It‘s up to loosening up the money.  So what‘s the president going do?  He‘s going to meet with CEOs, big-timers, later this week, and ask them, now what do you want me to do? 

More on this tomorrow. 

Coming up, “The Beckster” is using a massive Midwest snowstorm to mock global warming.  Hey, I‘m going to crank up the heat on this one on the clown.  Does he have an idea how we could fix the Metrodome?  Probably not. 

“The Zone” is next.  Stay with us.


SCHULTZ:  And in “Psycho Talk” tonight, all of the wintry weather across the middle of the country is giving the righties their yearly excuse to rail against global warming.  Here we go again.  And as usual, they‘re ignoring all of the facts, like a NASA study saying 2010 will likely be the hottest year on record. 

Well, the Fox News family, they‘re all wound up about the Minneapolis Metrodome collapsing under 17 inches of snow.  Fox‘s Web site jumped right into it, mocking global warming with its headline, “Paging Gore...  Metrodome Collapses Under Snowstorm.”

Then, of course, Glenn Beck and his stooges on the radio tackled the winter storms with a dose of their trademark sarcasm. 


GLENN BECK, RADIO TALK SHOW HOST:  You know what I was going to do?  I was just going to hang out at the beaches there, you know, right there on the great lakes and just kind of hang out.  And then maybe go catch a football game in Minnesota.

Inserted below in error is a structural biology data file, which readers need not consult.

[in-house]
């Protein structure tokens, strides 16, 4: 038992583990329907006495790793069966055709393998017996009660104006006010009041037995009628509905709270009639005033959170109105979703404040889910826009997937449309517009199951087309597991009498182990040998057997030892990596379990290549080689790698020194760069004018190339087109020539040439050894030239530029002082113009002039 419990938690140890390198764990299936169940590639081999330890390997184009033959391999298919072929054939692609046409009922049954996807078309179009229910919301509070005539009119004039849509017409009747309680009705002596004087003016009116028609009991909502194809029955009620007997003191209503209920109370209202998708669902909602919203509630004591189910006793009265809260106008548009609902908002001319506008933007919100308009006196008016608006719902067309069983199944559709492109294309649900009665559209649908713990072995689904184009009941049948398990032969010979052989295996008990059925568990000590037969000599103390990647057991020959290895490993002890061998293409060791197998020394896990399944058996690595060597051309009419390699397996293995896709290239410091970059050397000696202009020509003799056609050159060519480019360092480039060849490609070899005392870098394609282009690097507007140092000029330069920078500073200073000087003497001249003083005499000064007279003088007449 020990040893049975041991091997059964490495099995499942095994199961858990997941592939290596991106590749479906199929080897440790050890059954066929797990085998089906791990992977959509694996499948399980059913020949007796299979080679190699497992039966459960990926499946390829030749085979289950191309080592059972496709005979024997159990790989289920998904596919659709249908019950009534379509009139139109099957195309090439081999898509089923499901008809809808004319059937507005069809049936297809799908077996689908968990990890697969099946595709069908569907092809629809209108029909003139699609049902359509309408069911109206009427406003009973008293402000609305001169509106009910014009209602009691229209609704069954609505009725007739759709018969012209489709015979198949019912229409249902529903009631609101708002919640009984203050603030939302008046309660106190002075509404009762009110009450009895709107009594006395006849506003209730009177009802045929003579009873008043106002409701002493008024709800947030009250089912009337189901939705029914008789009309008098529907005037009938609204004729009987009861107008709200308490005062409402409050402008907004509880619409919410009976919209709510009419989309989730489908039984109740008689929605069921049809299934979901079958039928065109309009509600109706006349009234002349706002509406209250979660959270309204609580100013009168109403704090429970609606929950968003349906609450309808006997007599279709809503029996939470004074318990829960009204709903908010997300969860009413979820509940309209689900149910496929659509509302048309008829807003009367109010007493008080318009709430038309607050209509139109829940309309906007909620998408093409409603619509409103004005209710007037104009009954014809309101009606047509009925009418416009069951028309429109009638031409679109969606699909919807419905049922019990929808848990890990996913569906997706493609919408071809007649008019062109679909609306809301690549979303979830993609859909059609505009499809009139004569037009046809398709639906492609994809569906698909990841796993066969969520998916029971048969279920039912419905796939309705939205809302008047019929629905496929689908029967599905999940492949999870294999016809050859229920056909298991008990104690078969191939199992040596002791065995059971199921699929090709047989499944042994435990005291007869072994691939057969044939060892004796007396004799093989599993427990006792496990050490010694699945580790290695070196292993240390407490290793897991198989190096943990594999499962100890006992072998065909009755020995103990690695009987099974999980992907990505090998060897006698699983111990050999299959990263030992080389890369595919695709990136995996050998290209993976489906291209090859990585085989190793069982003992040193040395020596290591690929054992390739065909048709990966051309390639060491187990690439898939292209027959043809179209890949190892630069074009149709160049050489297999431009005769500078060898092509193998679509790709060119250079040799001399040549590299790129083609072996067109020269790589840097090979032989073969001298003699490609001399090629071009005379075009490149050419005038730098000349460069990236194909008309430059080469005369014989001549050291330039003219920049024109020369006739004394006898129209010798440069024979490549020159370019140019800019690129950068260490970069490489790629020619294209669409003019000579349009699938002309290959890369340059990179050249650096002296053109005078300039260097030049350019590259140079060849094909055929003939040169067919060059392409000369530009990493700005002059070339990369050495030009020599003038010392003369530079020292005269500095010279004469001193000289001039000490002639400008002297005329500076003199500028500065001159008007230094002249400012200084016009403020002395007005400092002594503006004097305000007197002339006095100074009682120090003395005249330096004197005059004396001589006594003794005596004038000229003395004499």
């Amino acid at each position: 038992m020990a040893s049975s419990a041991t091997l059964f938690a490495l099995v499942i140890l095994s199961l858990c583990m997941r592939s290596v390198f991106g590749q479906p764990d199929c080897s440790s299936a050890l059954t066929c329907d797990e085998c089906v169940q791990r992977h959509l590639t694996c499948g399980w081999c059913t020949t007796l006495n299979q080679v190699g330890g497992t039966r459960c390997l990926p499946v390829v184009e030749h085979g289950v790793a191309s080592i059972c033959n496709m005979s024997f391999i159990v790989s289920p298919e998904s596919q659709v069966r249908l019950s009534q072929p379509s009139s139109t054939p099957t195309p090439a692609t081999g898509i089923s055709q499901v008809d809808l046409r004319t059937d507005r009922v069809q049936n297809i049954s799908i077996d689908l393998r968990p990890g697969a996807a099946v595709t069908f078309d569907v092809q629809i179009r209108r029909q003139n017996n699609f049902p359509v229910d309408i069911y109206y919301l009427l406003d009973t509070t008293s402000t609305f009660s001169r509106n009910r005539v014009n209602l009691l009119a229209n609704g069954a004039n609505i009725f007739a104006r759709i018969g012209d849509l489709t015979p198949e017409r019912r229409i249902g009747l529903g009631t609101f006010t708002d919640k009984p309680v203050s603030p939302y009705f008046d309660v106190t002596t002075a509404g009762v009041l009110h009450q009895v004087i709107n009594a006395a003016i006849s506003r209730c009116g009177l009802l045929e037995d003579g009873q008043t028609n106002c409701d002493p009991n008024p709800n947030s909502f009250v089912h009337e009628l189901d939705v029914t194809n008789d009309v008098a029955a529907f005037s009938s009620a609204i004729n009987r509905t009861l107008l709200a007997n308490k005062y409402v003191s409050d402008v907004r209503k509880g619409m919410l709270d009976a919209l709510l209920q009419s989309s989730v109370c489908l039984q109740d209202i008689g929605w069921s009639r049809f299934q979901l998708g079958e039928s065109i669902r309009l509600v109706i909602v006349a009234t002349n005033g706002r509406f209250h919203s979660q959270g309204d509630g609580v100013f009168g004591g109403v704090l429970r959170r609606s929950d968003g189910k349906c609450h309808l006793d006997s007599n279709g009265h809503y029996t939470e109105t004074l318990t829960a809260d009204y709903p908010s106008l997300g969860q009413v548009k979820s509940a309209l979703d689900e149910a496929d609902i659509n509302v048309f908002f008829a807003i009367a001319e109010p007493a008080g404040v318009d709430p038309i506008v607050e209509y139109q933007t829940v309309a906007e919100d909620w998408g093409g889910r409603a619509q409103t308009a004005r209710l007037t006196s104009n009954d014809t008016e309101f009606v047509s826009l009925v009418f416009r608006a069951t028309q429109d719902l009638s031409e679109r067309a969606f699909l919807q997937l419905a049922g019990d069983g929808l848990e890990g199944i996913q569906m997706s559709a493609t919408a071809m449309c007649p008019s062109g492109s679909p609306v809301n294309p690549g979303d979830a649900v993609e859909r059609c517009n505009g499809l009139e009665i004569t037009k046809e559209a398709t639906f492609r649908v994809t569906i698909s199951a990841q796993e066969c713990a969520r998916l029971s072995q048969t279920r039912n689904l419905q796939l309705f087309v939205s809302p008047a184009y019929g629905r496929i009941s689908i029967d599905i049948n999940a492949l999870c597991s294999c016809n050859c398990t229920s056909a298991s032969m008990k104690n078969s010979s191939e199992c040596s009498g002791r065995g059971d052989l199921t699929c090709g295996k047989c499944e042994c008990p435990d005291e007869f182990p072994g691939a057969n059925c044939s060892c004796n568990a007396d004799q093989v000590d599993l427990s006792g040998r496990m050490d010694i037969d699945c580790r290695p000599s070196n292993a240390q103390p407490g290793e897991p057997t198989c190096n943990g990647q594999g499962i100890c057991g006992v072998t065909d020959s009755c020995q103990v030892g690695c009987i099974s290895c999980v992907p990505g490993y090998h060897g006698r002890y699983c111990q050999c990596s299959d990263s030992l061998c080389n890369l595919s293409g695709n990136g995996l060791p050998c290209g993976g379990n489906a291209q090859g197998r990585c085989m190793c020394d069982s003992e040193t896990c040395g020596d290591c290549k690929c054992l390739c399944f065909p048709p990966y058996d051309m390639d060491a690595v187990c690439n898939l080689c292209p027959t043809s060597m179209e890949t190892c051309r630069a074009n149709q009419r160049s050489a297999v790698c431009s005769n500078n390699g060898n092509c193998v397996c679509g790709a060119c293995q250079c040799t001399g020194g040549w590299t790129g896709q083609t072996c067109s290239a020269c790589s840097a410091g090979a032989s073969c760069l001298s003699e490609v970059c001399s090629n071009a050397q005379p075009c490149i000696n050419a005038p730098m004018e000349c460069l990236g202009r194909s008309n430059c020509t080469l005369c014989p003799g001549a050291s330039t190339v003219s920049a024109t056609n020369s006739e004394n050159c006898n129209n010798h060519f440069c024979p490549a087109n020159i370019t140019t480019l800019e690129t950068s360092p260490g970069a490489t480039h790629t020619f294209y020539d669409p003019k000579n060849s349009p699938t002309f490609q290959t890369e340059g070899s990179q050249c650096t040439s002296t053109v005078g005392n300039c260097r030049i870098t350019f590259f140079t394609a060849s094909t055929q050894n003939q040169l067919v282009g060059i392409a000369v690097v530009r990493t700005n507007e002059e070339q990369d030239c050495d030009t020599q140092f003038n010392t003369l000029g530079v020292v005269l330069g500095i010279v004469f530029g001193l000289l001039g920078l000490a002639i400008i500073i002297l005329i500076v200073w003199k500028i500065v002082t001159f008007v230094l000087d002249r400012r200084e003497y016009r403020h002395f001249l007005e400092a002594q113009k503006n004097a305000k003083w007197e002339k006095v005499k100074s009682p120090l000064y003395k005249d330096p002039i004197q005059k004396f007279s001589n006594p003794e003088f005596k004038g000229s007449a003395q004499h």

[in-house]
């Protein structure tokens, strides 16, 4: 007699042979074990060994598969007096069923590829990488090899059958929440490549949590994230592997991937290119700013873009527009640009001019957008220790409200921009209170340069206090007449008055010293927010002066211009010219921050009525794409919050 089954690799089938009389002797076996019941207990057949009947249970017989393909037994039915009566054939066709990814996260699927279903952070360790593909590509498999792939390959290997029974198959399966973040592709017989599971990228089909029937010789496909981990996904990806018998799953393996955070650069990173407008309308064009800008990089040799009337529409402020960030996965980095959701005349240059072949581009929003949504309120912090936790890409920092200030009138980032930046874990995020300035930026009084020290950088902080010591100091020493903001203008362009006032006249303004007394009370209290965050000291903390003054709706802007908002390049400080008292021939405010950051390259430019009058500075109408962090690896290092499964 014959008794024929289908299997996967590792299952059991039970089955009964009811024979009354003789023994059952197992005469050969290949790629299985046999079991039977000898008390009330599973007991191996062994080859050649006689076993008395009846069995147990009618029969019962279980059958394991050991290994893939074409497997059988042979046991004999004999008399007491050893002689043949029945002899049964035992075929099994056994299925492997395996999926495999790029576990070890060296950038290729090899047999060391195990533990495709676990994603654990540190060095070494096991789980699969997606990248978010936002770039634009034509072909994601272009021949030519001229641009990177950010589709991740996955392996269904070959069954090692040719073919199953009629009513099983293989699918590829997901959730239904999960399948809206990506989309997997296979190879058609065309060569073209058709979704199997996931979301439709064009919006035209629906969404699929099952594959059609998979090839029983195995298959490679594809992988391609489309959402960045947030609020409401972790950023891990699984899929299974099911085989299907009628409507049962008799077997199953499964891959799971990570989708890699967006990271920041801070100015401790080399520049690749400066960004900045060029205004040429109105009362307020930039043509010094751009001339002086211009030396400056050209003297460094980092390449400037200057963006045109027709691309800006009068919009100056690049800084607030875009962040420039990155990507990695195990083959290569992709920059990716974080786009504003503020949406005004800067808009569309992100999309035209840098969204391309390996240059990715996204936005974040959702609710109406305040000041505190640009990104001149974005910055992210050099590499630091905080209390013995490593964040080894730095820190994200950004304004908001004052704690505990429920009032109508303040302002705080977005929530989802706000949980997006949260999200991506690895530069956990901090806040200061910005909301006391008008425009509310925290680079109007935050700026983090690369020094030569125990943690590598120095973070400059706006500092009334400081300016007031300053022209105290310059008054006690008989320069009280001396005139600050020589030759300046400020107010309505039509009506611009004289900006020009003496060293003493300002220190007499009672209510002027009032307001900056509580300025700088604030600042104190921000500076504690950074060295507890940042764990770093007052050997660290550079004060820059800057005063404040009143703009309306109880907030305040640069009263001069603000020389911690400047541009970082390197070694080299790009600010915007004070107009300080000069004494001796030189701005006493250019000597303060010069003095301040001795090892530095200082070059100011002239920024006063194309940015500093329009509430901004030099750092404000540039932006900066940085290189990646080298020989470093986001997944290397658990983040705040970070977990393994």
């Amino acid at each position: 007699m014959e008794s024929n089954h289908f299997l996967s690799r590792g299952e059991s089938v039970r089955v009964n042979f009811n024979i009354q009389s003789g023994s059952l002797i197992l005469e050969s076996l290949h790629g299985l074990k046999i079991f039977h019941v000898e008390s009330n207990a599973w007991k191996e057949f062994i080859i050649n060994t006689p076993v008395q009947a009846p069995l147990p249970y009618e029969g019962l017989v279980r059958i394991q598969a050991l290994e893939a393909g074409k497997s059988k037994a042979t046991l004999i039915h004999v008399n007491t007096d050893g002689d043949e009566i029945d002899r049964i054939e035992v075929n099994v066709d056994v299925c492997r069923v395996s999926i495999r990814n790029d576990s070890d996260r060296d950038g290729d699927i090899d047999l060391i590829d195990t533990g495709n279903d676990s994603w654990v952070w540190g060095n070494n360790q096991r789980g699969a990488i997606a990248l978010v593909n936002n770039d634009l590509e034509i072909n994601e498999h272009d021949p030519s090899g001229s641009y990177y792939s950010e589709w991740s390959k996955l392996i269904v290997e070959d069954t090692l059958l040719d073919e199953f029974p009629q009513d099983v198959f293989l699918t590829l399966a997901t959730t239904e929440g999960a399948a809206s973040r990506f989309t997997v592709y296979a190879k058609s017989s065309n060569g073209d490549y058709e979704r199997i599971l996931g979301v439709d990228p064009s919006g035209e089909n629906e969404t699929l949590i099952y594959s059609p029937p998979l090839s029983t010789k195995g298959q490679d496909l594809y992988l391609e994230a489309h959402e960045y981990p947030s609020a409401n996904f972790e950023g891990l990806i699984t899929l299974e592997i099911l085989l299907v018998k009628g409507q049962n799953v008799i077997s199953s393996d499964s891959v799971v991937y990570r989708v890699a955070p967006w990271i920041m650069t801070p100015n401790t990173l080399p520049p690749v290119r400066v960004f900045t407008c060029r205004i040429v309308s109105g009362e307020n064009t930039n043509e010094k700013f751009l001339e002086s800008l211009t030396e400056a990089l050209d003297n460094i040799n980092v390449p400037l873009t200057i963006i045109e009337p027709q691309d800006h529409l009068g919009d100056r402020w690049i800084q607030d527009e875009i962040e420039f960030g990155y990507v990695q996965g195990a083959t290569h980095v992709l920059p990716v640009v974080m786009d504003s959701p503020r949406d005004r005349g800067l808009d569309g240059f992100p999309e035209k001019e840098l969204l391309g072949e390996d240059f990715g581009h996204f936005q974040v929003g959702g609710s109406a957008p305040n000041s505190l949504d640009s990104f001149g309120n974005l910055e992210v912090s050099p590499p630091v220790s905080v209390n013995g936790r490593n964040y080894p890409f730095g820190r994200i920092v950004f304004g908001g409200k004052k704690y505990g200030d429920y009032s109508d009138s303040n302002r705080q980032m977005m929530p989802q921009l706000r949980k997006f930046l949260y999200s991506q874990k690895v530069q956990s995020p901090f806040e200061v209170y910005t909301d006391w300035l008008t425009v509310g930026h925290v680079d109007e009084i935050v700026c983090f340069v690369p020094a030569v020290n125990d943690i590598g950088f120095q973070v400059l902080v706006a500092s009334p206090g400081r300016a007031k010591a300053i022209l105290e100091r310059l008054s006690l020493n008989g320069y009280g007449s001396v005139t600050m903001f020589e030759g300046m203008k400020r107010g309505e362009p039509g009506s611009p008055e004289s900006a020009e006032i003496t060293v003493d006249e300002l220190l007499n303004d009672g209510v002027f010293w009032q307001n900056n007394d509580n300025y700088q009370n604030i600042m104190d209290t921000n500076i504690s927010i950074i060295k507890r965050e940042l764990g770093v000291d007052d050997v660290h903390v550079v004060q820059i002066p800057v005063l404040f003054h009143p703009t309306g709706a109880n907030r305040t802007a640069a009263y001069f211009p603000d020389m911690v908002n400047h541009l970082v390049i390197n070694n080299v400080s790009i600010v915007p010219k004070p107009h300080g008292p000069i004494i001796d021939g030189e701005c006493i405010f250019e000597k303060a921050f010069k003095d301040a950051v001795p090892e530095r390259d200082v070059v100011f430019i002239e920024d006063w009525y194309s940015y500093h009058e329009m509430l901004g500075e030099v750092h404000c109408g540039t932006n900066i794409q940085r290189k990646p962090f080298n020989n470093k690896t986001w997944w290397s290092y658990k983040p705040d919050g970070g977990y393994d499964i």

By the way, could I just ask for maybe the name of the person in charge of checking the structure out in—

UNIDENTIFIED MALE:  In Minneapolis? 

BECK:  -- in Minneapolis?  I mean, you know, just the guy who is checking the stadiums and the bridges. 


BECK:  Shouldn‘t they both hold up?  I mean, you didn‘t know that there was going to be snow? 

UNIDENTIFIED MALE:  No, they did, but it‘s the most snow they‘ve had, which is interesting from a global warming perspective, but the most snow they‘ve had in what, 50 years? 

BECK:  Well, it‘s only proof that global warming is happening. 

UNIDENTIFIED MALE:  Right.  Of course it. 


SCHULTZ:  First of all, laughing about the tragic Minneapolis bridge collapse is unacceptable.  Thirteen people died.  It isn‘t funny.

And let me tell you something about the Metrodome.  I‘ve covered dozens of games in that stadium over the last 30 years.  It ain‘t global warming.  The Metrodome is a dump, always has been, always will be.  It has caved in four other times. 

So, for “The Beckster” and his friends at Fox to use the Metrodome collapse as their push, their annual push, bogus right-wing talking point about global warming is just warmed over “Psycho Talk.”